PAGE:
Trump caps judiciary remake with choice of Barrett for court
President Donald Trump has nominated Judge Amy Coney Barrett to the Supreme Court, capping a dramatic reshaping of the federal judiciary that will resonate for a generation and that he hopes will provide a needed boost to his reelection effort.
Barrett, a former clerk to the late Justice Antonin Scalia, said Saturday that she was “truly humbled” by the nomination and quickly aligned herself with Scalia’s conservative approach to the law, saying his “judicial philosophy is mine, too.”
Barrett, 48, was joined in the Rose Garden by her husband and seven children. If confirmed by the Senate, she would fill the seat vacated by liberal icon Ruth Bader Ginsburg. It would be the sharpest ideological swing since Clarence Thomas replaced Justice Thurgood Marshall nearly three decades ago.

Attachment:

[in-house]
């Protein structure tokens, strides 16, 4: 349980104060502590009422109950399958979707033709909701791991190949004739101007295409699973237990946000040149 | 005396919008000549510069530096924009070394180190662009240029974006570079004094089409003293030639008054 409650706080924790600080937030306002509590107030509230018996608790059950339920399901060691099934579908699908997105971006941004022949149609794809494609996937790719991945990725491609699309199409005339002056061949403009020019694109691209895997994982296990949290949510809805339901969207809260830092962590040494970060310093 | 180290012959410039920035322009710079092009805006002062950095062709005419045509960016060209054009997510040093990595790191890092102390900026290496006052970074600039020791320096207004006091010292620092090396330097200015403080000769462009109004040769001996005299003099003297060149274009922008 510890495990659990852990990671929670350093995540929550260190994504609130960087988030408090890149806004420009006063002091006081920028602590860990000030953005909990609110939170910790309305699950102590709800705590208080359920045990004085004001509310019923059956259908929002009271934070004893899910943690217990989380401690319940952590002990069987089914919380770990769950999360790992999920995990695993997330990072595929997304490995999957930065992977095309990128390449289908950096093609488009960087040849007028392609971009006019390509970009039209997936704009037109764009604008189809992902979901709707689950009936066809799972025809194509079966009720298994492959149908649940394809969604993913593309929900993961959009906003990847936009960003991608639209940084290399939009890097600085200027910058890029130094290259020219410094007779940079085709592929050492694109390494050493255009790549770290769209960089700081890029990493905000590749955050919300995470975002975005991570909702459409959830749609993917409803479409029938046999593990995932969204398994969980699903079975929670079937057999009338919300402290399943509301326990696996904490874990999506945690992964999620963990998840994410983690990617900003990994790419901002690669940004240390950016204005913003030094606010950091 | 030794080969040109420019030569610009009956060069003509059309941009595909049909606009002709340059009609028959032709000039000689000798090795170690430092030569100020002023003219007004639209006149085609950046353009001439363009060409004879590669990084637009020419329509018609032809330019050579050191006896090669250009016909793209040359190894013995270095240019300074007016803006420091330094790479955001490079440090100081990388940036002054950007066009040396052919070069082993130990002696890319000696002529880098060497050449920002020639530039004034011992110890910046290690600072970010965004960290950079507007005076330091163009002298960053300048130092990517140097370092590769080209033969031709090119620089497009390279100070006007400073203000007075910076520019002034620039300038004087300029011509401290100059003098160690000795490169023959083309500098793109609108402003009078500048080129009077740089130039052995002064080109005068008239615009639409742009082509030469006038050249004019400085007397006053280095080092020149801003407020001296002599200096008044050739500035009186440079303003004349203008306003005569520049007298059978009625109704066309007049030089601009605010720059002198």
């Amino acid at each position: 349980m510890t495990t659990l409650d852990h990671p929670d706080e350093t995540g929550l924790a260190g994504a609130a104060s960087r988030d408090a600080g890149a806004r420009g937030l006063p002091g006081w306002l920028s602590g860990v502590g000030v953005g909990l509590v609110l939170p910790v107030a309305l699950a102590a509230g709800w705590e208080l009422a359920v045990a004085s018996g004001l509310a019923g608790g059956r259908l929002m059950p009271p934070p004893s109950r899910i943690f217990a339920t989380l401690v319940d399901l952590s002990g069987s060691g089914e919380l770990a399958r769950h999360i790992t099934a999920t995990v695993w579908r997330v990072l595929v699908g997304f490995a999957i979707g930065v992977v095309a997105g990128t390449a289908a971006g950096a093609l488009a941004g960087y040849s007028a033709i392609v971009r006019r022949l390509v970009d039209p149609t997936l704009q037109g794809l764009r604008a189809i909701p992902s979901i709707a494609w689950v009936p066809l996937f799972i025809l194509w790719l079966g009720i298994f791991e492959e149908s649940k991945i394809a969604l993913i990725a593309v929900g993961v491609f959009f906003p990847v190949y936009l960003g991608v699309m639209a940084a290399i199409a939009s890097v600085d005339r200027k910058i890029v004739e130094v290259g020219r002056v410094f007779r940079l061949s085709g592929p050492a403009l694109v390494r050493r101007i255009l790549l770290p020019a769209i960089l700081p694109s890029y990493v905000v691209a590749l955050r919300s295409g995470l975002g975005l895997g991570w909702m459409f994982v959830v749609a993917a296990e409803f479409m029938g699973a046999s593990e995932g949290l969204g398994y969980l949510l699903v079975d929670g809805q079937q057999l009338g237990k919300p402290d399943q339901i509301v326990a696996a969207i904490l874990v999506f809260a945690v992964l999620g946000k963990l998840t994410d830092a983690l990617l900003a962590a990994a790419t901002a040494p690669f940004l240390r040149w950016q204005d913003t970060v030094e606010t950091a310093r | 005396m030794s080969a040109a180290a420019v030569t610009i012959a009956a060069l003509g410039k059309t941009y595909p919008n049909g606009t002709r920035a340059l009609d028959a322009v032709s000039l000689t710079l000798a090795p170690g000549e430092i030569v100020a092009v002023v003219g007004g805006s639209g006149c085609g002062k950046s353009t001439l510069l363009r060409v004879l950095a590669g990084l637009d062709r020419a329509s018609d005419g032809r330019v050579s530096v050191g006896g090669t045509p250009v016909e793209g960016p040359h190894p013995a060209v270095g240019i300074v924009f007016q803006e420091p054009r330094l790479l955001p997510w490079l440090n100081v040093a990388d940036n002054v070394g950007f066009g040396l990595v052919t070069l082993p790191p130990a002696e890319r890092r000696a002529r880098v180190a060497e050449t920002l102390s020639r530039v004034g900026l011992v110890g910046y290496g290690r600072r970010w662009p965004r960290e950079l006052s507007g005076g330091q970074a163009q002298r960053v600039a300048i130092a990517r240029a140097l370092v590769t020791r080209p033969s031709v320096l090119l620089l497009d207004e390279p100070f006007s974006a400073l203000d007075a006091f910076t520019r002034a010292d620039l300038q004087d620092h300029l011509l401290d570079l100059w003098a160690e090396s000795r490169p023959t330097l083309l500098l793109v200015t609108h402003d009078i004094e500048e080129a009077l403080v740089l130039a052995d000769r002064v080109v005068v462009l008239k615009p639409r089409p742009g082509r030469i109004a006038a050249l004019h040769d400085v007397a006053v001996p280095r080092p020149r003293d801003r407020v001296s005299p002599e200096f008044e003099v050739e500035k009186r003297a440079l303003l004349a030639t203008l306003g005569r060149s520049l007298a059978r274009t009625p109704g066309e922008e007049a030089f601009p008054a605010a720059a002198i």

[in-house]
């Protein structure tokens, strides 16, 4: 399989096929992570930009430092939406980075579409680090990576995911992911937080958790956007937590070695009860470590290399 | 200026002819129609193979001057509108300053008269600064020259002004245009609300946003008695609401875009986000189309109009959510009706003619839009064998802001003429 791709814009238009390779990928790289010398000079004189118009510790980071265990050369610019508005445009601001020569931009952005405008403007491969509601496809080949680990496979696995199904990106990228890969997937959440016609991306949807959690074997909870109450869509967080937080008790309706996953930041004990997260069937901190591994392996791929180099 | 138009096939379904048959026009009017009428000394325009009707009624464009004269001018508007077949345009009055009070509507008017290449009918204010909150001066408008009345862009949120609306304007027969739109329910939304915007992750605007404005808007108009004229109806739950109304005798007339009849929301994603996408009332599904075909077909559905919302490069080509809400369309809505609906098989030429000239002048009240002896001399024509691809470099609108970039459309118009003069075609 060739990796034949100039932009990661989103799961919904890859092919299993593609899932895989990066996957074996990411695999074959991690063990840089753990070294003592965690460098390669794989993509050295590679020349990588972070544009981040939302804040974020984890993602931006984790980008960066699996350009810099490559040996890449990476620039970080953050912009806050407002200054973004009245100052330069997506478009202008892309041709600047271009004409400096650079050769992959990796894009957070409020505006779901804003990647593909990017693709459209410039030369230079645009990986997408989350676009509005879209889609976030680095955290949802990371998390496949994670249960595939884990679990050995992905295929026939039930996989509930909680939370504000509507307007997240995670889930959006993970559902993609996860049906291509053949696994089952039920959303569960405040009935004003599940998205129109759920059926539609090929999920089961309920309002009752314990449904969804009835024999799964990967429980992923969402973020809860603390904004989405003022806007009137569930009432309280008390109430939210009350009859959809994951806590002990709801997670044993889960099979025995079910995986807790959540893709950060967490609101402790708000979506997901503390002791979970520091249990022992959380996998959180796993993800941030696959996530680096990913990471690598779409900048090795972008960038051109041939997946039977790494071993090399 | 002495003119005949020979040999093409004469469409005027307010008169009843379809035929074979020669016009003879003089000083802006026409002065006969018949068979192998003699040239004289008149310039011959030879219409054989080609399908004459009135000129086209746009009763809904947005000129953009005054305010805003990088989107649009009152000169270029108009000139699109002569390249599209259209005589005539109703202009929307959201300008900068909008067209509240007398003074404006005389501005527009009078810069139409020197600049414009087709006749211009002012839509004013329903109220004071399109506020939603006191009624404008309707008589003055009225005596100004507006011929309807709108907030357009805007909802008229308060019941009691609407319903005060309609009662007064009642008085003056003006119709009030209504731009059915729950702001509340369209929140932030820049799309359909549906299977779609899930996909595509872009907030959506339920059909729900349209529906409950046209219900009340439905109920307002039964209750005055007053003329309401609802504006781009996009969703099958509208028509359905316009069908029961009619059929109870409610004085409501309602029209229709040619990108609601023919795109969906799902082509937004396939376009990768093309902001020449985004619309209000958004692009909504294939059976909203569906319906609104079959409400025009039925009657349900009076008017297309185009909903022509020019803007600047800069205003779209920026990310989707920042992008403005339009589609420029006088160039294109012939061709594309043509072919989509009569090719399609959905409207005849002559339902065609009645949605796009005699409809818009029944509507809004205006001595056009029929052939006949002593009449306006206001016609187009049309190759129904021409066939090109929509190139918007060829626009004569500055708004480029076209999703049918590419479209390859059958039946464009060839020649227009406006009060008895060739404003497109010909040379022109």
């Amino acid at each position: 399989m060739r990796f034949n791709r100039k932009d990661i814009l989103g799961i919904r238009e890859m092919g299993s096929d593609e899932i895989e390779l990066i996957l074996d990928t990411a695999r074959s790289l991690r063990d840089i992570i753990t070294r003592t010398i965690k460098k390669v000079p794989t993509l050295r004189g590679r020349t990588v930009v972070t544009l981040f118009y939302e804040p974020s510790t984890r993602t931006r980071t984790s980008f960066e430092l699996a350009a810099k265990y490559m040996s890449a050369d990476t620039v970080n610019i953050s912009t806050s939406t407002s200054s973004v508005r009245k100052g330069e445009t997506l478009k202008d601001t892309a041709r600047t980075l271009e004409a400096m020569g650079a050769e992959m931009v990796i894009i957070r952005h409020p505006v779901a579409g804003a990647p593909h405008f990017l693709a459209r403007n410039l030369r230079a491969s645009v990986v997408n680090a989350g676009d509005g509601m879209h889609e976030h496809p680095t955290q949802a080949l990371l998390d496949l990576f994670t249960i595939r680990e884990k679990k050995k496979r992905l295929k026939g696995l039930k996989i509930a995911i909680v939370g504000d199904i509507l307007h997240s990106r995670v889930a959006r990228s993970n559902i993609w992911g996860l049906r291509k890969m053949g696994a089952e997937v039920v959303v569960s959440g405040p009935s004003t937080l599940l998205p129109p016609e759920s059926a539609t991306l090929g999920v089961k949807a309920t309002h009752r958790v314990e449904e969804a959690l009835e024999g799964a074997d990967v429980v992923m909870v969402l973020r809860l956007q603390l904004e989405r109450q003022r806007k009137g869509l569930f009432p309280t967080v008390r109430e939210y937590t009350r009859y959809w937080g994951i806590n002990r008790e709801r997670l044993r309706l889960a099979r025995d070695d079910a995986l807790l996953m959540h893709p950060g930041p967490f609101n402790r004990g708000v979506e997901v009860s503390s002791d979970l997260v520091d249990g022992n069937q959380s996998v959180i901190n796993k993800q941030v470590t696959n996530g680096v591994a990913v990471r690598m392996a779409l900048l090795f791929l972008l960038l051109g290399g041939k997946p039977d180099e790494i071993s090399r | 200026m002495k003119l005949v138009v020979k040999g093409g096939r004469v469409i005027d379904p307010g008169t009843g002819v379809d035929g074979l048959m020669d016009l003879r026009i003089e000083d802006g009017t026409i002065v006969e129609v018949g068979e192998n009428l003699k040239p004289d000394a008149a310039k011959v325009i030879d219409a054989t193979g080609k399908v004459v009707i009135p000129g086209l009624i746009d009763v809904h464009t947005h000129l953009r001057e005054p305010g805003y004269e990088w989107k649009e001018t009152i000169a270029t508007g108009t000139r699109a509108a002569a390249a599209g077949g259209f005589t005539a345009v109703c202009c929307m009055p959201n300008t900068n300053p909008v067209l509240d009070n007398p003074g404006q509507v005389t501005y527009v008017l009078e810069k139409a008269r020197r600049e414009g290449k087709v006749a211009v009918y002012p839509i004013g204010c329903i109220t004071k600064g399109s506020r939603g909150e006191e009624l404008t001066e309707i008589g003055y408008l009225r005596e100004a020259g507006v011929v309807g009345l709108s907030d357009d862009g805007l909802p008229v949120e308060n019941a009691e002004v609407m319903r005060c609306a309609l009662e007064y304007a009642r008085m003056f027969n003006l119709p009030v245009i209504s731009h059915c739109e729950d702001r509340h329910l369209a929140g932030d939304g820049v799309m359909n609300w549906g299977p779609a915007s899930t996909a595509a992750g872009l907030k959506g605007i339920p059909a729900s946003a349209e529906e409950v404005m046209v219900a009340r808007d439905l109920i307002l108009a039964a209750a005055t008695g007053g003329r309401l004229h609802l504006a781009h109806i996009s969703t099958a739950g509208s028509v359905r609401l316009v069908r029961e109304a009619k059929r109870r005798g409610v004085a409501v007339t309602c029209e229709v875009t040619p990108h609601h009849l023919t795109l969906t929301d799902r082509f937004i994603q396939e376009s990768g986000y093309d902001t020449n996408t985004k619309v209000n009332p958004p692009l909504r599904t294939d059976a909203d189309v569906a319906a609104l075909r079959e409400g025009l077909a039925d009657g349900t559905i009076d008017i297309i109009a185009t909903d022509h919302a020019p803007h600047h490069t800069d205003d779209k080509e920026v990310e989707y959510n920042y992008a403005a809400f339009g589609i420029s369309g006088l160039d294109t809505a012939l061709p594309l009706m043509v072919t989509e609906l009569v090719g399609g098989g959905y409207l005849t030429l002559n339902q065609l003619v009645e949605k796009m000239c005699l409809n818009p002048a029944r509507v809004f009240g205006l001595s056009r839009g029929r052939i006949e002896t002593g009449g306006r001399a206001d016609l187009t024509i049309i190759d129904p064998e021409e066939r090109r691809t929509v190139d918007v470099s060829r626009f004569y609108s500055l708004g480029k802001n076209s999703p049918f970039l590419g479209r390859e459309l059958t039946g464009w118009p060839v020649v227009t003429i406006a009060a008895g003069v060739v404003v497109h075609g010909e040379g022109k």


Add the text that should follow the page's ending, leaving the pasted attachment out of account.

Meanwhile, outside conservative groups are planning to spend more than $25 million to support Trump and his nominee. The Judicial Crisis Network has organized a coalition that includes American First Policies, the Susan B. Anthony List, the Club for Growth and the group Catholic Vote to help confirm Barrett. The Republican National Committee has launched a $10 million digital campaign of its own, in conjunction with Trump’s reelection campaign.
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